Flash Fiction: Crossing the river alone

antiques-along-the-mohawk

Yesterday I asked the fat nurse to describe the view.

‘A river,’ she said, her big hands moving confidently as she changed my dressings. There was no disgust in her face, although even I can smell my decaying self, my rotting body.

‘And on the opposite bank,’ she said, ‘are two yellow chairs. What d’ya say we break out of here and go and have a nice sit down?’

Today it was a new nurse, thin. I imagined her fat colleague, weighing down one yellow chair, waiting. But I didn’t ask her to look. I don’t want to know that both chairs are empty.

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This is a Friday Fictioneers 100-word (or so) short story based on the picture provided by Rochelle Wisoff-Fields, and written about by writers all over the world.

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This week WordPress interviewed me about my writing, and included a big mention for the wonderful Friday Fictioneers. Read the piece here.

 

 

56 thoughts on “Flash Fiction: Crossing the river alone

  1. I love what was not really told… about the sickness, the decay. Still a little bit mysterious to me… the two chairs takes a symbolic meaning I cannot quite decode… and it had me thinking, reading it over and over which is a good thing

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  2. I didn’t really get the significance of two empty chairs, but I always enjoy reading your stories. I got a really good sense of the personality of the ‘fat nurse’ from a few words.

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  3. I didn’t get the styx and dieing, but the loneliness and imagining someone to be there, and care. It’s a wonderful story, and congrats on the interview, it’s a great read.

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  4. I read it differently. I read it that the other side of the river was a place of life she would never get to now, the yellow chairs a comfortable fantasy of escape. Of course, once we’ve written our stories they don’t belong to us any more, but to the reader, and there are as many stories as there are readers

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  5. That last line was was so poignant and really well delivered. Regardless of how confident you may be in your religion or beliefs, the fact that the end of your life is a journey you ultimately have to make on your own makes it a terrifying prospect. This fear was palpable in the text yet went unspoken between the nurse and the patient. Brilliant!

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  6. The usual bravos to you, Claire, for writing an extraordinary tale from the prompt. Yes, at first I was mystified, but I get it now and I see how rich in thought it is.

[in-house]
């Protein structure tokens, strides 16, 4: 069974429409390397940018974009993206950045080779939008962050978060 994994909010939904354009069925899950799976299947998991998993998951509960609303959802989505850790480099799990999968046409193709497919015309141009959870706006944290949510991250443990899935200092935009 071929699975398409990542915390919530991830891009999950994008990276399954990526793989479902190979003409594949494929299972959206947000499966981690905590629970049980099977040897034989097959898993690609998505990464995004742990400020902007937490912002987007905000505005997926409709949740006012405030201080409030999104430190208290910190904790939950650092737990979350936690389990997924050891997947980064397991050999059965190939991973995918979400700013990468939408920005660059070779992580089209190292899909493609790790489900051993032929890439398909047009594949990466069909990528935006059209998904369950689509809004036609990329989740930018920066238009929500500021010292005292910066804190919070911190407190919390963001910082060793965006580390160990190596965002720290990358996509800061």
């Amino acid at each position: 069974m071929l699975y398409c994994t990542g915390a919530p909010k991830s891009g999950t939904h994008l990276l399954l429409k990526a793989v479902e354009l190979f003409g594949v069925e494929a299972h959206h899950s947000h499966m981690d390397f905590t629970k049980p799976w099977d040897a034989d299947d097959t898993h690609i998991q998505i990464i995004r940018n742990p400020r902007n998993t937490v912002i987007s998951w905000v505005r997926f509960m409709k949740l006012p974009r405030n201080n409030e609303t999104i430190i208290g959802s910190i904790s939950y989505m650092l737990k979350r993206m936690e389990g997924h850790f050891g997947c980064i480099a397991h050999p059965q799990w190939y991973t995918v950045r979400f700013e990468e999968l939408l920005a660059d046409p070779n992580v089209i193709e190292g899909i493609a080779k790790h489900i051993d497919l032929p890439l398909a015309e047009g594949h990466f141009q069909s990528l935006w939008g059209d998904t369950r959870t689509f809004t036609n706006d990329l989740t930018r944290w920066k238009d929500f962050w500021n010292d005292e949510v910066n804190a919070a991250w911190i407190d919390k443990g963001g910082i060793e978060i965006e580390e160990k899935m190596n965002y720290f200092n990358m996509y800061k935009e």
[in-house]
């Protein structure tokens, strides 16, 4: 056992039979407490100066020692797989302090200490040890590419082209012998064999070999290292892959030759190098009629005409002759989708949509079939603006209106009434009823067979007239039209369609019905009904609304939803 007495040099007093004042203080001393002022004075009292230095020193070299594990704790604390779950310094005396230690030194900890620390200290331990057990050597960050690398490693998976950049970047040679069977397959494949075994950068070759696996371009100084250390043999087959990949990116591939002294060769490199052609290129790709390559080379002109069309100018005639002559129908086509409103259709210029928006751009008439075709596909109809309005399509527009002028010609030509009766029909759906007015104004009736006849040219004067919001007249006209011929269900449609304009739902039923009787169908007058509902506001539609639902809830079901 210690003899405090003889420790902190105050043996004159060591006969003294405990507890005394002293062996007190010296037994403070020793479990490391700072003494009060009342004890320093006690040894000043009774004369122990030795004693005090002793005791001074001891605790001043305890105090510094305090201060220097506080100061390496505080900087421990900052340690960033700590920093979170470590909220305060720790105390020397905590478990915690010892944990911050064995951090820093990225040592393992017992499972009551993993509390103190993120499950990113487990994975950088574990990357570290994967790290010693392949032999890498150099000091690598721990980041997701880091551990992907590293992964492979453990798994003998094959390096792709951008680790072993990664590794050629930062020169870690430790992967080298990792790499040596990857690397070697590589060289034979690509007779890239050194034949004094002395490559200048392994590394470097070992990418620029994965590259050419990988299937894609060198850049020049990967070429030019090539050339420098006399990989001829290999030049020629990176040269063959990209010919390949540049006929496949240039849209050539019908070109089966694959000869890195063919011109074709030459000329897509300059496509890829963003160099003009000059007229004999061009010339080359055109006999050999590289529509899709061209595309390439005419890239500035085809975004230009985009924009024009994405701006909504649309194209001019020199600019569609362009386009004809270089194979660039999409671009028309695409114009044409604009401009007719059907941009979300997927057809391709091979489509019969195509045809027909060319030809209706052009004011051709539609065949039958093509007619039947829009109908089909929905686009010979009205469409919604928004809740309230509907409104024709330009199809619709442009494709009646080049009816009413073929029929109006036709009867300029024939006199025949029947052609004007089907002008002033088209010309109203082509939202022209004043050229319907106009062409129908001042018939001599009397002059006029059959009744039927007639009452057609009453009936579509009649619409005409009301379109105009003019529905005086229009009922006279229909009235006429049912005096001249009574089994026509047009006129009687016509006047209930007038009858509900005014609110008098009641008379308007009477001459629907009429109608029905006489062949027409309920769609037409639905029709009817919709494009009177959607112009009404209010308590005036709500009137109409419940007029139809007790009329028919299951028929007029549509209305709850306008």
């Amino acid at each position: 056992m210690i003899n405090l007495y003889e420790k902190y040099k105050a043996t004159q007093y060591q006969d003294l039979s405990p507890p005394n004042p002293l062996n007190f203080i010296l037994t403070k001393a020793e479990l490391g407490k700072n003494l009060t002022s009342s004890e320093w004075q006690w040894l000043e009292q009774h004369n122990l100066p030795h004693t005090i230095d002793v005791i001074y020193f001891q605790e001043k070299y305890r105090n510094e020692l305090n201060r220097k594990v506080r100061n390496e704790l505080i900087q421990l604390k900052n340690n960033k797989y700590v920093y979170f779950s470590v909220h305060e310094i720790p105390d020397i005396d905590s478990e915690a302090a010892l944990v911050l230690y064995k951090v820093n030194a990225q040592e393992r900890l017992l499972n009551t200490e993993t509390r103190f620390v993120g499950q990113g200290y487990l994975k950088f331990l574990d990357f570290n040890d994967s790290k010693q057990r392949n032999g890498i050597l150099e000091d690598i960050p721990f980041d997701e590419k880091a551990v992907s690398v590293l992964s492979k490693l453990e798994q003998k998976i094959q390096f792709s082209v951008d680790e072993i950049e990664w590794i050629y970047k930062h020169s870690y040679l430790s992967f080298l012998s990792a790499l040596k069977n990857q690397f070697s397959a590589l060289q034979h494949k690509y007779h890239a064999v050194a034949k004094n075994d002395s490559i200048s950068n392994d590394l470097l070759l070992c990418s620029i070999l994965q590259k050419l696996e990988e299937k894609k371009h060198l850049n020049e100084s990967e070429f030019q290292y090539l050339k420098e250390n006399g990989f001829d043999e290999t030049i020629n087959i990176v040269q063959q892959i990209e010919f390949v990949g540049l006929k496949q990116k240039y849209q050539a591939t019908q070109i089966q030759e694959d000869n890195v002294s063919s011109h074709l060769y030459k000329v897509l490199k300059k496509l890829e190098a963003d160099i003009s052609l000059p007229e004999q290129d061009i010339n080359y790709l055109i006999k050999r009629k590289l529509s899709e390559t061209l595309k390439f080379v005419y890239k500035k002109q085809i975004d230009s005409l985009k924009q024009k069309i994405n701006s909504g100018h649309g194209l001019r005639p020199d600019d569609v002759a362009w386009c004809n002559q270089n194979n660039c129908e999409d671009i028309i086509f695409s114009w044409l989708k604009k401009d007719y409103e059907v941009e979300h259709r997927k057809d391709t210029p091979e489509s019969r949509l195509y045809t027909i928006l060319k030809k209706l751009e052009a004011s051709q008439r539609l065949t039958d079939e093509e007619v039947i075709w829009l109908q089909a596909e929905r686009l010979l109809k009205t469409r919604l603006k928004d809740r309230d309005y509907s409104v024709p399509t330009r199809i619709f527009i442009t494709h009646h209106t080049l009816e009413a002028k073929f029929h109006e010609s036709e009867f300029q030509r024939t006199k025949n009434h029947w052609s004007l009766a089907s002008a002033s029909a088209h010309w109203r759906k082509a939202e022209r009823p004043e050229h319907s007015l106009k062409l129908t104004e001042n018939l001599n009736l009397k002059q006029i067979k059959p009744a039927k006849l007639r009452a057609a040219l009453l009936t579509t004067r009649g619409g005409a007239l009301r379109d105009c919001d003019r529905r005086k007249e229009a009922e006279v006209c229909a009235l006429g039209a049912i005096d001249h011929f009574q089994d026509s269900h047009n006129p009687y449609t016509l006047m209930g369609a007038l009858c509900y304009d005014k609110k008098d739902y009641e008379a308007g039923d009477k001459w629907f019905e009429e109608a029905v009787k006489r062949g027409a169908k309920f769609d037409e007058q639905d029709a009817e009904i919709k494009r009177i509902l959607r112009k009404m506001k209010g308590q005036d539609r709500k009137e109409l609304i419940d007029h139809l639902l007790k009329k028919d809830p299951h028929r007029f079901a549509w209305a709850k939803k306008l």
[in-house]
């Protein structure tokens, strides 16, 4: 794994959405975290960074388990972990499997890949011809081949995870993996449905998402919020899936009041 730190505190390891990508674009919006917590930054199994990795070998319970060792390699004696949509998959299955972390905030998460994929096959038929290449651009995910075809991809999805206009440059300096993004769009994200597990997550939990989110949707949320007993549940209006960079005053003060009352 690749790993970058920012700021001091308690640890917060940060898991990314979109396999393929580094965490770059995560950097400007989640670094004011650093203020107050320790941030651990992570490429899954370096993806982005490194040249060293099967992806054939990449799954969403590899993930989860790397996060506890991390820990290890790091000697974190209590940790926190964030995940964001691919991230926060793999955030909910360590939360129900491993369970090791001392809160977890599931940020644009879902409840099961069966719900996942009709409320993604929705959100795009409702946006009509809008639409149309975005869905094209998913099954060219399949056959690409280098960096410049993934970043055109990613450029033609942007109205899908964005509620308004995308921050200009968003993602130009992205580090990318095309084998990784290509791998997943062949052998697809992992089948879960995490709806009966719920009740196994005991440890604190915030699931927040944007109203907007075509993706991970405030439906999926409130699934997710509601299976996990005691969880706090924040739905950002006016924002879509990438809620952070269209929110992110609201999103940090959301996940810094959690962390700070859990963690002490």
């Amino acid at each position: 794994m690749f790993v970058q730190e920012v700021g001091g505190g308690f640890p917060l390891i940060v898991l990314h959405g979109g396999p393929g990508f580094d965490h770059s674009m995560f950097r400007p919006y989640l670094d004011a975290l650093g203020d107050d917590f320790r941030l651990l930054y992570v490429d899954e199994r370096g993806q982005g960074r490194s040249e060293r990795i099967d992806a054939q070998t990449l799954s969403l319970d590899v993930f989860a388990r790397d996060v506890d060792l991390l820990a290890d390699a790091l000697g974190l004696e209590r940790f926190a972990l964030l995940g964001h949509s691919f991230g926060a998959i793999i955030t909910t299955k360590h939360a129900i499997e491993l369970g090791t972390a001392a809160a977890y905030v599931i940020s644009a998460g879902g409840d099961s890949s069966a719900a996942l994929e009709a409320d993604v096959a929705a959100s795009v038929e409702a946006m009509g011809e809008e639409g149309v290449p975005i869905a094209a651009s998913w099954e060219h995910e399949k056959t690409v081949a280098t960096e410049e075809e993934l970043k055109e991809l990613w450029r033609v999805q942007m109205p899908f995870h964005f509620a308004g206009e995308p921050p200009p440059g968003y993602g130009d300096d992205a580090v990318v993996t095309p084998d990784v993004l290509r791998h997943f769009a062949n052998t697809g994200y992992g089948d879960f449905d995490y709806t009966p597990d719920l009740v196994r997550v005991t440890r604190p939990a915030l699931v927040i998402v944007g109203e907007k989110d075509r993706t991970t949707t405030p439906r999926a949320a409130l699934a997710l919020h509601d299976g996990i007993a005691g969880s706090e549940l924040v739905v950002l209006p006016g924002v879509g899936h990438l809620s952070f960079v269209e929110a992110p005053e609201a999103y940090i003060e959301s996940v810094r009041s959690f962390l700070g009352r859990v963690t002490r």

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  7. Beautiful and moving. The image of the two yellow chairs felt like such comfort to me against the picture of the narrator’s rotting body, and the sense of loneliness that sweeps in at the end. The nurse’s description of the chairs and the offer to sit with the woman felt like such a gift. I wouldn’t want to ask either, whether the chairs were there, whether the chairs were empty or full—the image and the offer felt so bright and kind, I think I would hold onto those instead. Thank you, Claire.
    (I noticed there was some discussion about what your thoughts and intentions were with this piece, and I quickly skipped to the end to add my comment before my initial interpretation changed! The comments and your responses are fascinating. Thank you.)

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    • It is always difficult when you come to read one of these pieces after other people have and to try and avoid the discussion before you make your own mind up. I’m so pleased you felt all those things from this piece.

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  8. This view seems to have evoked thoughts of moving on for a lot of us. My guy wanted to go as well. Love that you spotted the yellow chairs – it made me look closer at the picture.

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  9. I was fascinated by the ‘fat nurse’ and the ‘thin nurse’. They’re both so intriguing. The symbolic yellow chairs work powerfully and suggestively. Death or recovery? I love this kind of ambiguity. Her loneliness and need are strongly drawn.

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